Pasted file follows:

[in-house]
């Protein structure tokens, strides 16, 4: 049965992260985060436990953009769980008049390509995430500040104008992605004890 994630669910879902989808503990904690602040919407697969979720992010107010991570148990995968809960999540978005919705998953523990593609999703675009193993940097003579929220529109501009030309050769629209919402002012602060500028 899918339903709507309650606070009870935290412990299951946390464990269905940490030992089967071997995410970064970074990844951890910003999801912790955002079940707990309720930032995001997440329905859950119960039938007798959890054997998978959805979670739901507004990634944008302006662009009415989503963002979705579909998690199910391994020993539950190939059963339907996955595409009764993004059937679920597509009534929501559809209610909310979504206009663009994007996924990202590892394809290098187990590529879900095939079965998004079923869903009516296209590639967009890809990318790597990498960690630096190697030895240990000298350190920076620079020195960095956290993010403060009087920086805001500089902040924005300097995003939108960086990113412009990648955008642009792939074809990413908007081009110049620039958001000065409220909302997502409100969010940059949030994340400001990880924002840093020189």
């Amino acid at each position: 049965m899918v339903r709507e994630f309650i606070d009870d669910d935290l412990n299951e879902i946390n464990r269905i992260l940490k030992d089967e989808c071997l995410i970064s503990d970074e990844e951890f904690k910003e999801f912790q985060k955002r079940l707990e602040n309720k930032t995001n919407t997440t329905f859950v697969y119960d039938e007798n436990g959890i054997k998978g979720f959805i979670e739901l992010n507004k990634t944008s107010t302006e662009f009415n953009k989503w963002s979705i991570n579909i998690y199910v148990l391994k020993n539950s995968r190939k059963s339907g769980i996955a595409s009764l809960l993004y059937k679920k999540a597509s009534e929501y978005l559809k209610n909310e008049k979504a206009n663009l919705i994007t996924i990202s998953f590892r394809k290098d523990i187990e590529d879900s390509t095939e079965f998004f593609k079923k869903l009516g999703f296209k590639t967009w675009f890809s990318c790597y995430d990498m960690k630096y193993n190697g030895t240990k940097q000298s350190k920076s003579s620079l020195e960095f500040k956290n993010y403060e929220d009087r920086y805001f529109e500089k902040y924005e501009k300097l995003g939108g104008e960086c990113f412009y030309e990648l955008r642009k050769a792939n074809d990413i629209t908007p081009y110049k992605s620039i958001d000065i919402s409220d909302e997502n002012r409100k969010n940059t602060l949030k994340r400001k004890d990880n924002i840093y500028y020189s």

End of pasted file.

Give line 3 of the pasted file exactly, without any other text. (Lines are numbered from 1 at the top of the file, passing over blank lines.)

């Amino acid at each position: 049965m899918v339903r709507e994630f309650i606070d009870d669910d935290l412990n299951e879902i946390n464990r269905i992260l940490k030992d089967e989808c071997l995410i970064s503990d970074e990844e951890f904690k910003e999801f912790q985060k955002r079940l707990e602040n309720k930032t995001n919407t997440t329905f859950v697969y119960d039938e007798n436990g959890i054997k998978g979720f959805i979670e739901l992010n507004k990634t944008s107010t302006e662009f009415n953009k989503w963002s979705i991570n579909i998690y199910v148990l391994k020993n539950s995968r190939k059963s339907g769980i996955a595409s009764l809960l993004y059937k679920k999540a597509s009534e929501y978005l559809k209610n909310e008049k979504a206009n663009l919705i994007t996924i990202s998953f590892r394809k290098d523990i187990e590529d879900s390509t095939e079965f998004f593609k079923k869903l009516g999703f296209k590639t967009w675009f890809s990318c790597y995430d990498m960690k630096y193993n190697g030895t240990k940097q000298s350190k920076s003579s620079l020195e960095f500040k956290n993010y403060e929220d009087r920086y805001f529109e500089k902040y924005e501009k300097l995003g939108g104008e960086c990113f412009y030309e990648l955008r642009k050769a792939n074809d990413i629209t908007p081009y110049k992605s620039i958001d000065i919402s409220d909302e997502n002012r409100k969010n940059t602060l949030k994340r400001k004890d990880n924002i840093y500028y020189s």